43 posts in Alumni News

Q & A with Ann Farr

Alumna Ann Farr graduated from the School of Marine Affairs in 1982 and is now an Environmental Manager/State Environmental Policy Act (SEPA) Responsible Official for two major port projects on the Columbia River. We had a chance to catch up with Ann and hear about her job, her time at SMA, and advice she has for current SMEA students.
Can you give us a brief description of what you do? 

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SMEA Alumni on the Hill

SMEA alumni were instrumental in working across the Senate aisle on S. 2511, the “Commercial Engagement through Ocean Technology (CENOTE) Act,” which was signed by President Trump on December 21, 2018. This legislation, advanced by U.S. Senator Roger Wicker (R-Mississippi), instructs NOAA to expand the use of unmanned maritime systems technology for collecting ocean data that can be used for academic, national security, and commercial purposes. 

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SMEA Alumni: Where are they now?

By Spencer Showalter
NGO Sector
Sascha Peterson, Class of 2007
Founder and Director of Adaptation International

What has your career path looked like since SMEA?

I did my thesis work at SMA with Ed Miles and Tom Leschine focused on bridging the gap between science and policy in climate change. After graduation, I worked briefly for the Climate Impacts Group at UW helping to develop the first state wide sea level rise projections. 

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Q & A with Dan Herlihy

Alumnus Dan R. Herlihy graduated from the School of Marine Affairs in 1985 and is now a Senior Marine Consultant for the The Gerson Lehrman Group. We had a chance to catch up with Dan and hear about his job, his time at SMA, and advice he has for current SMEA students.
Can you give us a brief description of what you do? 

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Investigating the collective effect of two ocean acidification adaptation strategies

Congratulations to SMEA alum Courtney Greiner, Professor Terrie Klinger and co-authors on their recent publication in the Journal of Experimental Marine Biology and Ecology titled “Habitat effects of macrophytes and shell on carbonate chemistry and juvenile clam recruitment, survival, and growth.” The article is based on Greiner’s thesis research, which investigated the collective effect of two ocean acidification adaptation strategies; shell hash and macrophytes.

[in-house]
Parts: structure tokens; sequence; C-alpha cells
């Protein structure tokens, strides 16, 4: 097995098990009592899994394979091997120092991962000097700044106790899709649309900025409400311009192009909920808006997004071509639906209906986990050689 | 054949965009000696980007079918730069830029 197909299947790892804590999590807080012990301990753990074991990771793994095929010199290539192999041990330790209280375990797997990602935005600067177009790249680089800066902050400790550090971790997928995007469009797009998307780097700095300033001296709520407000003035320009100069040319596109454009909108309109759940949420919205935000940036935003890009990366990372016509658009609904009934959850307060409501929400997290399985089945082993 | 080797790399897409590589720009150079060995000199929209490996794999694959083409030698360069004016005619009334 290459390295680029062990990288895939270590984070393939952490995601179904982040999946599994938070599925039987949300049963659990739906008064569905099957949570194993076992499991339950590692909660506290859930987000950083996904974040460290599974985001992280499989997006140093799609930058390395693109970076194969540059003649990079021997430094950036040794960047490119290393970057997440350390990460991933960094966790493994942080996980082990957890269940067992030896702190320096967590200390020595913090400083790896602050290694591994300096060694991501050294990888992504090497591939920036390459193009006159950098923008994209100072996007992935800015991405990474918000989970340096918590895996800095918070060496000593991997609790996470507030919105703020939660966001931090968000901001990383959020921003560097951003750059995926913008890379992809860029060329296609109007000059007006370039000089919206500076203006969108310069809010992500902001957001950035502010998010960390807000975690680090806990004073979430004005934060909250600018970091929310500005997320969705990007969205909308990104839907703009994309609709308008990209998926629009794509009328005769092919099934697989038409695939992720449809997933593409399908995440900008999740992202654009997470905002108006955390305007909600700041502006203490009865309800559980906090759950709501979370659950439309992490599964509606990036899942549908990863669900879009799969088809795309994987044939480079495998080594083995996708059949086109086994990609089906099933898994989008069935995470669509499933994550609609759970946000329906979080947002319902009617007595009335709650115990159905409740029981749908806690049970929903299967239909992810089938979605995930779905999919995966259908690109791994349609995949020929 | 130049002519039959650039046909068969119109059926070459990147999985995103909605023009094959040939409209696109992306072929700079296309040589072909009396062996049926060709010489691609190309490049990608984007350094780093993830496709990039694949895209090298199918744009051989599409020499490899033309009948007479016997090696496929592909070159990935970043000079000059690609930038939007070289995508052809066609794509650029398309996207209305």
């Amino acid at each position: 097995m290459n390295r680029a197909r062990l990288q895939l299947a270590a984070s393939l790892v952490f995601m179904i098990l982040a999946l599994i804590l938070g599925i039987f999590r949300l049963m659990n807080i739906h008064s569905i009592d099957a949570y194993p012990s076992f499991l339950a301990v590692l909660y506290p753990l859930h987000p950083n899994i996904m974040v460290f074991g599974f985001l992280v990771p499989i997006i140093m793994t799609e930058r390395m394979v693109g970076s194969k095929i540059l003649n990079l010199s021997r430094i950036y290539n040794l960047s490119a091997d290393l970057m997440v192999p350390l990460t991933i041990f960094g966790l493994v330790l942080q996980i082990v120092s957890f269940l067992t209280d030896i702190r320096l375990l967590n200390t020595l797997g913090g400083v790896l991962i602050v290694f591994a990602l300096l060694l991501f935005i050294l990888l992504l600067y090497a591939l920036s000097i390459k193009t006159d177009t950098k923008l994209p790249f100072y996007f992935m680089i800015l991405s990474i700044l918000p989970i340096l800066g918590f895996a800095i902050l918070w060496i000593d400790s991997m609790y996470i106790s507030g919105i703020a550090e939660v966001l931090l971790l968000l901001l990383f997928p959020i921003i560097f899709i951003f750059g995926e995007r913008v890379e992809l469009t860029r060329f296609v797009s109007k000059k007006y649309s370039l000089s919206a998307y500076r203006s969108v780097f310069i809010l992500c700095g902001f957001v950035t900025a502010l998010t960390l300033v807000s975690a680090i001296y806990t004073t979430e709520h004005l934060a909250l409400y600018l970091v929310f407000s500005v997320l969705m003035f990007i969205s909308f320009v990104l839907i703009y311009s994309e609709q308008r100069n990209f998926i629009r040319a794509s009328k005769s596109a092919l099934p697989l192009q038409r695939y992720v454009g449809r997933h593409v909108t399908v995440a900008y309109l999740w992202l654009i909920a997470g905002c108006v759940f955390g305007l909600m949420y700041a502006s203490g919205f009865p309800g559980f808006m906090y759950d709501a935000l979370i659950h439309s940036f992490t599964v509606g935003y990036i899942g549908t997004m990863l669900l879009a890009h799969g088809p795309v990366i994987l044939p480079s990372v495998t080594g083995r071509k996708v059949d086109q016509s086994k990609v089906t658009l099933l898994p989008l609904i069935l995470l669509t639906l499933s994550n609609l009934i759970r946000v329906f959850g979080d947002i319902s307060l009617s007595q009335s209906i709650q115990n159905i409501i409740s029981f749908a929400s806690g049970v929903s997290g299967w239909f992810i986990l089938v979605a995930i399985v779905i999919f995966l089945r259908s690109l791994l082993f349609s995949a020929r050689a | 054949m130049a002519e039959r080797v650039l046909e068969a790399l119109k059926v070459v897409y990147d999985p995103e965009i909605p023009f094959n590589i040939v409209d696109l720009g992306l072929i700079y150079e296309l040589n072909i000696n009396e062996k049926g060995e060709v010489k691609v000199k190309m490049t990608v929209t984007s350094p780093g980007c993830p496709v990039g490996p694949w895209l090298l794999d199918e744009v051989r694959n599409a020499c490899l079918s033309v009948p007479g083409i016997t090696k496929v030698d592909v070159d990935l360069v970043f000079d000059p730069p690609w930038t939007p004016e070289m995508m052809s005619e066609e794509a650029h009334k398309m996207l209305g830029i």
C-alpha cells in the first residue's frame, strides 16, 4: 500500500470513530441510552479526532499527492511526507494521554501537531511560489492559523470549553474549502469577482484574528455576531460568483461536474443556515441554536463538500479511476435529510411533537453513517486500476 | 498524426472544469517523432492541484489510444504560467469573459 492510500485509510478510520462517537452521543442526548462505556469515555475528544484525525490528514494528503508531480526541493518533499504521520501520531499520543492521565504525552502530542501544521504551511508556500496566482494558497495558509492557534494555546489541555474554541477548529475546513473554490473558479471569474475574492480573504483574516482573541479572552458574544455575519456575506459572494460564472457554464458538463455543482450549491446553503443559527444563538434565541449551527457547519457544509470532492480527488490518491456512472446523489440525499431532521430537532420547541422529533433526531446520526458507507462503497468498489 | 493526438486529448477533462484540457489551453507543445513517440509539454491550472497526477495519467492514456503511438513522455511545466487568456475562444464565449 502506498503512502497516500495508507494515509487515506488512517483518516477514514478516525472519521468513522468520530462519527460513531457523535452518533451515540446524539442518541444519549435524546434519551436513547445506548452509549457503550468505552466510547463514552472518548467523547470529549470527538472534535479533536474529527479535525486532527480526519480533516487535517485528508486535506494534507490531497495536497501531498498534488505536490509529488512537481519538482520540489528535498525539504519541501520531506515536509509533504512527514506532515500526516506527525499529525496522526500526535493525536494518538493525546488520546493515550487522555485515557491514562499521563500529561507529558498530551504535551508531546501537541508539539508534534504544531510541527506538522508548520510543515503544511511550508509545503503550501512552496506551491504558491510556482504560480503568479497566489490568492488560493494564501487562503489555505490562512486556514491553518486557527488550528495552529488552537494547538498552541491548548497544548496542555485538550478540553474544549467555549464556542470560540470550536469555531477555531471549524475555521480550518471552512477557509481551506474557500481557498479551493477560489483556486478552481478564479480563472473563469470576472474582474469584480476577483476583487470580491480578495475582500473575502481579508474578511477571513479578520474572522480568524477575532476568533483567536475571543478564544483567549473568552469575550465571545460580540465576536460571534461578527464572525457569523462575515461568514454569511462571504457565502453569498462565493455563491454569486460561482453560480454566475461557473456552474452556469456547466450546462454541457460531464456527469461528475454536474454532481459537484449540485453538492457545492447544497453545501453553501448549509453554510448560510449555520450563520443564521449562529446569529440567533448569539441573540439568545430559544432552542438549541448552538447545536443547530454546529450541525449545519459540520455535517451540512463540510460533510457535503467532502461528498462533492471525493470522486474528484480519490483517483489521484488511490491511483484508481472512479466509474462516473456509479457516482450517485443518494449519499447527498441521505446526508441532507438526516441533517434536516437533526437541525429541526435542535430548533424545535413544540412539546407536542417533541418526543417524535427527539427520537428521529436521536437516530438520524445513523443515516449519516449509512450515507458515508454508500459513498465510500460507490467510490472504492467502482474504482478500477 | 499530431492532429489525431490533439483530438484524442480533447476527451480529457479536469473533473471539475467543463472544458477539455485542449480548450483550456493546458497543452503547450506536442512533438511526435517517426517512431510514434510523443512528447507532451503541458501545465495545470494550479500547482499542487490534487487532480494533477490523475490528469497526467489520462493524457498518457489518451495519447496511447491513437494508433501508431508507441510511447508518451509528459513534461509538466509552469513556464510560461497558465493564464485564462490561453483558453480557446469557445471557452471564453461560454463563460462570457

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Giving back: Dan Tonnes as liaison for SMEA, NOAA

By Kaitlin Lebon
Graduate school is challenging. While some students enter SMEA fully prepared with a preconceived thesis project, others can be stumped. Funding, or lack thereof, is a reality for some incoming SMEA students and can influence a student’s approach to thesis or capstone work. For those students, it can be difficult to know where to start looking for ideas or connections. 

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Q & A with alumna Breena Apgar-Kurtz

Alumna Breena Apgar-Kurtz graduated from the School of Marine and Environmental Affairs in 2012 and is now a Fishery Management Biologist for the Lummi Nation. We had a chance to catch up with Breena and hear about her job, her time at SMEA, and advice she has for current SMEA students.
Can you give us a brief description of what you do? 

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Human dimensions of tidal energy: A review of theories and frameworks

Congratulations to former SMEA Assistant Professor Kiki Jenkins, former SMEA Postdoc Stacia Dreyer and several SMEA alums on the recent publication of their work Human dimensions of tidal energy: A review of theories and frameworks. This paper was published in Renewable and Sustainable Energy Reviews, and provides a comprehensive review of theories and frameworks for understanding and managing human dimensions of tidal energy, including several theories about the human aspect of the innovation of emerging renewable energy technologies. 

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Q & A with Alumnus Wataru Tanoue

Alumnus Wataru Tanoue graduated from the School of Marine and Environmental Affairs in 2015 and is now the Assistant Director of the International Affairs Division for the Fisheries Agency, Government of Japan. We had a chance to catch up with Wataru and hear about his job, his time at SMEA, and advice he has for current SMEA students.
Can you give us a brief description of what you do? 

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Policy Pivot in Puget Sound

SMEA Professors Patrick Christie and David Fluharty, SMEA alumna Haley Kennard and co-authors recently published a paper in Ocean & Coastal Management titled “Policy pivot in Puget Sound: Lessons learned from marine protected areas and tribally-led estuarine restoration.” The paper’s authors examine two approaches to restore the Puget Sound basin in light of multiple drivers of change that place an accelerating squeeze on marine and coastal habitats and limit their ability to provide ecosystem services; Marine Protected Area (MPA) designation and estuary restoration (ER). 

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